Hannah “Shentton” is Hannah Shenton b. ~1728 in Pennsylvania. d. 10 Apr 1794 (burial date) in Philadelphia. Parents unknown, probably a spinster. She appears to be a first cousin to Deborah and her siblings. When Deborah’s brother, Nathan, died in 1762, he gave oral instructions to his father regarding disposal of his property. Hannah Shenton signed as a witness. She lived with Jonathan Zane, Sr. in the 1750s to 1770s, with Mary (Shenton) Zane (his widow) in the 1780s, and with William Zane in the 1790s. When Hannah died in 1794, William administered her estate.
Mary “Atm” is most likely Mary (Stubbs) Atmore b. ~1723. d. 10 Oct 1776, the widow of William Atmore (d. 1753) who was Thomas and Abigail (Zane) Atmore’s son and Deborah’s first cousin.
The needleworker herself:
Deborah Zane b. 13 Sep 1745 in Philadelphia. d. unknown
My research has not come up with any reliable information regarding Deborah after 1758. She most likely died before reaching adulthood in the 1760s.
*Regarding the birthplace of the Shenton sisters, Mary and Dinah, I believe they were both born in England. Quaker records indicate their father, Nathan Shenton, arrived from Leicestershire in 1709 with “his family.” Mary (b. 1709) could have been born in England, in transit, or in Pennsylvania, but I’ve found no evidence her mother made the journey.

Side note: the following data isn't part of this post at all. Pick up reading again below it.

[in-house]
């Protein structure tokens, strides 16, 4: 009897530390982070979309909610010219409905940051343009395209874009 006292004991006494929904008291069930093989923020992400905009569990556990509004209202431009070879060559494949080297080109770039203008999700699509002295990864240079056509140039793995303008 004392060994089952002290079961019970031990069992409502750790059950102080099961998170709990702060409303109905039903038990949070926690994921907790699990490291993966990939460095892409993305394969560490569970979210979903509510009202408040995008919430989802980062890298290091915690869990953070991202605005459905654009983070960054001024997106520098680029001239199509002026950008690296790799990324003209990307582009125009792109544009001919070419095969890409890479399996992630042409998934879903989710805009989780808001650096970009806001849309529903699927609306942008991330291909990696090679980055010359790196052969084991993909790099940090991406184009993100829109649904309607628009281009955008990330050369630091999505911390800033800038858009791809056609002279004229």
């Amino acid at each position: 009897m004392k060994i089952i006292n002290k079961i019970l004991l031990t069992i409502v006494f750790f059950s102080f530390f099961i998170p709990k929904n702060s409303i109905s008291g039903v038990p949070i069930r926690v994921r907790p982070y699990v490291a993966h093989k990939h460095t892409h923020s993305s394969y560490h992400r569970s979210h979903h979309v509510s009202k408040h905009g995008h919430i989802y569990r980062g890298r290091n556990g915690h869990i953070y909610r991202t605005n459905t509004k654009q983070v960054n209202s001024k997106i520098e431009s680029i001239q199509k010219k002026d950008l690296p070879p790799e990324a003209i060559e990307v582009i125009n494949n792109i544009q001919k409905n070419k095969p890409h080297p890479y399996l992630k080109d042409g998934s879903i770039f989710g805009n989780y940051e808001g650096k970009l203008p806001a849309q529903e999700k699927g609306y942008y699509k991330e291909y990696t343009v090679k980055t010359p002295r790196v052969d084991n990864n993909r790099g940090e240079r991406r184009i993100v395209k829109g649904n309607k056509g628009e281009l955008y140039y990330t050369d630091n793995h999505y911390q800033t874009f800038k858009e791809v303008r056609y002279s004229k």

Nathan died in 1710 and his children were placed with a family named Stretch. Details about his wife are uncertain. Even the connection to Nathan is not well-documented. A woman from Leicestershire, England, named Hannah Shenton arrived in Philadelphia the year after Nathan, but she was noted as being a single woman. Was she his sister?
It’s also possible that Dinah and Mary aren’t sisters, but it is probable, given this sampler. Dinah’s name in records is always spelled “Shelton” and it seems this was interchangeable with “Shenton.” Dinah and Mary may have had another relative (niece?) named Rachel Shenton, who married James Claypoole in 1737 and died in 1738 (probably giving birth, and the baby also died).
They probably also had a brother who was the father of the Hannah Shenton (b. ~1728) who is on the sampler (and maybe Rachel). I’ve also found an Abigail Shenton who married John Hudson in 1715 who could be part of this family. A Thomas Shenton immigrated to Philadelphia from England in the 1710s, but I haven’t figured out any connection for him, yet.
Photos by cousins Karen and Gail.